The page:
Dulcinea del Toboso

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Dulcinea del Toboso
Don Quixote character
Monumento a Cervantes (Madrid) 09.jpg
Dulcinea (1957), sculpture by F. Coullaut-Valera, in Madrid (Spain).
Created by Miguel de Cervantes
Information
Gender Female
Religion Roman Catholic
Nationality Spanish

Dulcinea del Toboso is a fictional character who is unseen in Miguel de Cervantes' novel Don Quixote. Don Quixote describes her appearance in the following terms: "... her name is Dulcinea, her country El Toboso, a village of La Mancha, her rank must be at least that of a princess, since she is my queen and lady, and her beauty superhuman, since all the impossible and fanciful attributes of beauty which the poets apply to their ladies are verified in her; for her hairs are gold, her forehead Elysian fields, her eyebrows rainbows, her eyes suns, her cheeks roses, her lips coral, her teeth pearls, her neck alabaster, her bosom marble, her hands ivory, her fairness snow, and what modesty conceals from sight such, I think and imagine, as rational reflection can only extol, not compare."[1]

She is identified as Aldonza Lorenzo in some parts of the novel, and although she never came to see Don Quixote on his deathbed in the novel, some adaptations, like in Man of La Mancha suggest that Aldonza decides to change her name to Dulcinea to honor Don Quixote after his death when she does visit him because she believes in him. Also, in some adaptions, Aldonza's occupation varies; she has been portrayed as an innkeeper's daughter or a prostitute, instead of a farm girl.

Monument to Don Quixote and Dulcinea, Castilla-La Mancha, Spain.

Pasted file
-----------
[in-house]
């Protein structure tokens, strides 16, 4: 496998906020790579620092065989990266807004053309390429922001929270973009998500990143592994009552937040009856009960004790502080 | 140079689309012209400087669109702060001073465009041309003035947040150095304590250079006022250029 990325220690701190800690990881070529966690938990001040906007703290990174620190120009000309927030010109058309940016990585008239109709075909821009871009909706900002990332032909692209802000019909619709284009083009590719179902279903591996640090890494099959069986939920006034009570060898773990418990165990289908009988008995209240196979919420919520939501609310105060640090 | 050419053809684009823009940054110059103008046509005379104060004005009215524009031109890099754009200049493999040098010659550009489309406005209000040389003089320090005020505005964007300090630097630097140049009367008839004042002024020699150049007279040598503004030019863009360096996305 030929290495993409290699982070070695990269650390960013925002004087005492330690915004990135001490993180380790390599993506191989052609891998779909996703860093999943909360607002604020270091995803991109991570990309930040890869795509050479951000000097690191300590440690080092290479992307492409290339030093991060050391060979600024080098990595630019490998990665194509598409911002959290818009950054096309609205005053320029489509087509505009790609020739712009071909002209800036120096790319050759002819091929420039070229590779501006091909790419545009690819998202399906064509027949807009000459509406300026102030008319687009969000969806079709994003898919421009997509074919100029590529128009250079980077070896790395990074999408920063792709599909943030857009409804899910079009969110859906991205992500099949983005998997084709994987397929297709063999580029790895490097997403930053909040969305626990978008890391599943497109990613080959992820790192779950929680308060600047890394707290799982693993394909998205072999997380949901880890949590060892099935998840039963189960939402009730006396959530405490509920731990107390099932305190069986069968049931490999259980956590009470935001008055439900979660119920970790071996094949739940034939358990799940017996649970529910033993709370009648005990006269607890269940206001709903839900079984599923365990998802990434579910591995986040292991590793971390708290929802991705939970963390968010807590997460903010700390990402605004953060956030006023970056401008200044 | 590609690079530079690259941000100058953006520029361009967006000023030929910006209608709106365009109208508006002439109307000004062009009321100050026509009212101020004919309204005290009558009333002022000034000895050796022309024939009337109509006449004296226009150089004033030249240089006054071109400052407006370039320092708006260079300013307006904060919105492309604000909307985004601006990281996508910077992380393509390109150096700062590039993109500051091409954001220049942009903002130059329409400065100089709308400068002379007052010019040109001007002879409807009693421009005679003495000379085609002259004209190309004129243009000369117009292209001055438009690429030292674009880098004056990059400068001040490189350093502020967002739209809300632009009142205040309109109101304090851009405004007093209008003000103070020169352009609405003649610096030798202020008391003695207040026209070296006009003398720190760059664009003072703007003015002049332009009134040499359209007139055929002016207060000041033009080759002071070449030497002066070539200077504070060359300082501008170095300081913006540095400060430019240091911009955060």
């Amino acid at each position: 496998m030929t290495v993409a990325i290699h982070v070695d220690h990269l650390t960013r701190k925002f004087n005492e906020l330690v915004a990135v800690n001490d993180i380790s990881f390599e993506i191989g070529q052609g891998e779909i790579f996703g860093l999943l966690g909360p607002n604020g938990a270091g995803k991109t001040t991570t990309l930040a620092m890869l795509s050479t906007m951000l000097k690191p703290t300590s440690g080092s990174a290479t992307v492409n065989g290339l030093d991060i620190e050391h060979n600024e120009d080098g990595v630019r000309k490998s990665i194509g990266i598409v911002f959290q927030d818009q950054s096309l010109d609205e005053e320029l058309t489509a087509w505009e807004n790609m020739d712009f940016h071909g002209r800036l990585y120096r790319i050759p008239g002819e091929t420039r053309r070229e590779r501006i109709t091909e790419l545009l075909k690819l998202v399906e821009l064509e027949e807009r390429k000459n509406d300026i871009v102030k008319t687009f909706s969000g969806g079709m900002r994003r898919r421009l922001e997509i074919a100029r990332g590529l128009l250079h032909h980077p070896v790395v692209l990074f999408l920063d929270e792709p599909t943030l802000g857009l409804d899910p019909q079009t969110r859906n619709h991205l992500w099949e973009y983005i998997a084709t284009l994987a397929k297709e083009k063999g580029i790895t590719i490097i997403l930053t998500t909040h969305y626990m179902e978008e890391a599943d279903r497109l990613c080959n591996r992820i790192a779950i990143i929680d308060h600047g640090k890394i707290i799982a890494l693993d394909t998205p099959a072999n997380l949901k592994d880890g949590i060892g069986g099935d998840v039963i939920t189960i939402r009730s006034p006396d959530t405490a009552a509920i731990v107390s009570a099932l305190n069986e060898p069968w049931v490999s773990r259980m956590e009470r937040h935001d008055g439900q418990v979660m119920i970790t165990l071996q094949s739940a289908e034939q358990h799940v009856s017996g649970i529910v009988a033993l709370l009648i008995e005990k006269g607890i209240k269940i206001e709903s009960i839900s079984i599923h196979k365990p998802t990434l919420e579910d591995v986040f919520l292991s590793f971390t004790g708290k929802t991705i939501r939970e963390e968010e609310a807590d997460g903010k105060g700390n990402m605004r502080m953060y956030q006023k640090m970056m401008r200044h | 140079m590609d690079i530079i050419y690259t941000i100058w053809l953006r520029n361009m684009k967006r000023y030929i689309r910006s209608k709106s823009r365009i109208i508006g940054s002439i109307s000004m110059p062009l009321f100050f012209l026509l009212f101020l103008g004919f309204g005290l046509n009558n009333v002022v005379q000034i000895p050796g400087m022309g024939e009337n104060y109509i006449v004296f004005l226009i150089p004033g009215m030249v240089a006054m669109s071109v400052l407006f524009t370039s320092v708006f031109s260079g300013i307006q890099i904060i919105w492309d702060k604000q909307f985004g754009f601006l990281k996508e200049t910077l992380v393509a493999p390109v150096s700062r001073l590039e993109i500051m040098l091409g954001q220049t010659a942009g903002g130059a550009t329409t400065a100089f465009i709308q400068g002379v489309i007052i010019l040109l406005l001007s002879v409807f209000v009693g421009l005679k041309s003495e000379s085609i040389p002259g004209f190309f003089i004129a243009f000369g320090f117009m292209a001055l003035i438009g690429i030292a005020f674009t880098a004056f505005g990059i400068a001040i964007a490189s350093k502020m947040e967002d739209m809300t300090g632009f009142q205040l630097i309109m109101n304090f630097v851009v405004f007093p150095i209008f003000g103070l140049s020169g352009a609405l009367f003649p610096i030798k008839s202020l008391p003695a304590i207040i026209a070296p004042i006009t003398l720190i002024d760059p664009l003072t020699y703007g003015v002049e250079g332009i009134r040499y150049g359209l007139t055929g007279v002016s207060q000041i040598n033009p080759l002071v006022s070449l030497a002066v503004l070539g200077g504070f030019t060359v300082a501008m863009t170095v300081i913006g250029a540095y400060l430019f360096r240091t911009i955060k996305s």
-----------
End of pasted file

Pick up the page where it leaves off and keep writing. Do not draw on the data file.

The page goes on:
In the Spanish of the time, Dulcinea means something akin to an overly elegant "sweetness". In this way, Dulcinea is an entirely fictional person for whom Quixote relentlessly fights. To this day, a reference to someone as one's "Dulcinea" implies hopeless devotion and love for her, and particularly unrequited love.

The Jules Massenet opera Don Quichotte depicts Dulcinée as a major character, the local queen who sends the knight on a quest to retrieve her jewels.[citation needed]

Another theory is that Dulcinea's name originates from the Dolcinium, Latin name of Ulcinj City on Montenegro's Adriatic coast. It is believed[by whom?] that Cervantes fell in love with a local girl during his captivity in Dulcinium, which inspired him for the character of Dulcinea.[citation needed]

In popular culture[edit]

  • "Dulcinea" is the female lead in the TV series The Adventures of Puss in Boots.
  • "Dulcinea" is referred to in US TV series Ally McBeal as a song her father sings to her as a child. In the final season 5 in episode 10 Ally defends a man who thinks he can fly, and pursued Ally to be his criminal defense lawyer after seeing her in court and thinking she looks like "Dulcinea".
  • Dulcinea is the 2008 album by the band Tremoloco
  • Dulcinea appears in the Japanese series Zukkoke Knight - Don De La Mancha. Her real name is Fedora (in the English dub). She is daughter of the bandit king, Poormouth. Her role is to help her bankrupt father by stealing, but she fails almost every time. She fools Don Quixote into helping her. She is voiced by Mami Koyama.[citation needed]
  • "Dulcinea" is the title of the first episode of the Syfy television show, The Expanse.[2]
  • "Dulcinea" is the name of the third track on the album In the Absence of Truth by Isis.
  • Dulcinea is the title of the 1994 album by the American indie band Toad the Wet Sprocket.
  • "Dulcinea" is the name of the second track on The Penance and the Patience EP by Australian rock band Closure in Moscow.

References[edit]

  • Mancing, Howard (March 2005). "Dulcinea Del Toboso: On the Occasion of Her Four-Hundredth Birthday". Hispania. 88 (1): 53–63. JSTOR 20063075.

Notes[edit]

  1. ^ Cervantes, Miguel. "Chapter XIII". Don Quixote (Volume 1).
  2. ^ The Expanse (2015), Episode 1, imdb.com; accessed 1 March 2016.